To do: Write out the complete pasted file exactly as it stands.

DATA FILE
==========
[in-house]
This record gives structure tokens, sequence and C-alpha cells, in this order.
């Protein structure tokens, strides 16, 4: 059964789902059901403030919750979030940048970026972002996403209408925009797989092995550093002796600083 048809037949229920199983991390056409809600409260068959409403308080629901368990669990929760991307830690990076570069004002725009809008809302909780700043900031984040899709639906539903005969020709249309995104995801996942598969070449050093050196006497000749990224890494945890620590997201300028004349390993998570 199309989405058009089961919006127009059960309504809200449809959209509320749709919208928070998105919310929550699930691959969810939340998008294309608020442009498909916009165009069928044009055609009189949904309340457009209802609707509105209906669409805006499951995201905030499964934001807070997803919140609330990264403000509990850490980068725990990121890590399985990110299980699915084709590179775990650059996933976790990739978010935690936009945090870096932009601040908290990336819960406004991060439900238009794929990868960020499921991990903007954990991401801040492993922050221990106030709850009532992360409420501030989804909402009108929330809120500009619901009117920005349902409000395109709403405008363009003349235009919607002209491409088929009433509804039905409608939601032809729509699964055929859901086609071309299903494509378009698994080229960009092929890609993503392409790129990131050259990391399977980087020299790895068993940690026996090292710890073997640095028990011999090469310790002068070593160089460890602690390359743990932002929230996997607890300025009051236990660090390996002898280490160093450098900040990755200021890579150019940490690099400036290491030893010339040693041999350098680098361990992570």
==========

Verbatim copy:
[in-house]
This record gives structure tokens, sequence and C-alpha cells, in this order.
């Protein structure tokens, strides 16, 4: 059964789902059901403030919750979030940048970026972002996403209408925009797989092995550093002796600083 048809037949229920199983991390056409809600409260068959409403308080629901368990669990929760991307830690990076570069004002725009809008809302909780700043900031984040899709639906539903005969020709249309995104995801996942598969070449050093050196006497000749990224890494945890620590997201300028004349390993998570 199309989405058009089961919006127009059960309504809200449809959209509320749709919208928070998105919310929550699930691959969810939340998008294309608020442009498909916009165009069928044009055609009189949904309340457009209802609707509105209906669409805006499951995201905030499964934001807070997803919140609330990264403000509990850490980068725990990121890590399985990110299980699915084709590179775990650059996933976790990739978010935690936009945090870096932009601040908290990336819960406004991060439900238009794929990868960020499921991990903007954990991401801040492993922050221990106030709850009532992360409420501030989804909402009108929330809120500009619901009117920005349902409000395109709403405008363009003349235009919607002209491409088929009433509804039905409608939601032809729509699964055929859901086609071309299903494509378009698994080229960009092929890609993503392409790129990131050259990391399977980087020299790895068993940690026996090292710890073997640095028990011999090469310790002068070593160089460890602690390359743990932002929230996997607890300025009051236990660090390996002898280490160093450098900040990755200021890579150019940490690099400036290491030893010339040693041999350098680098361990992570």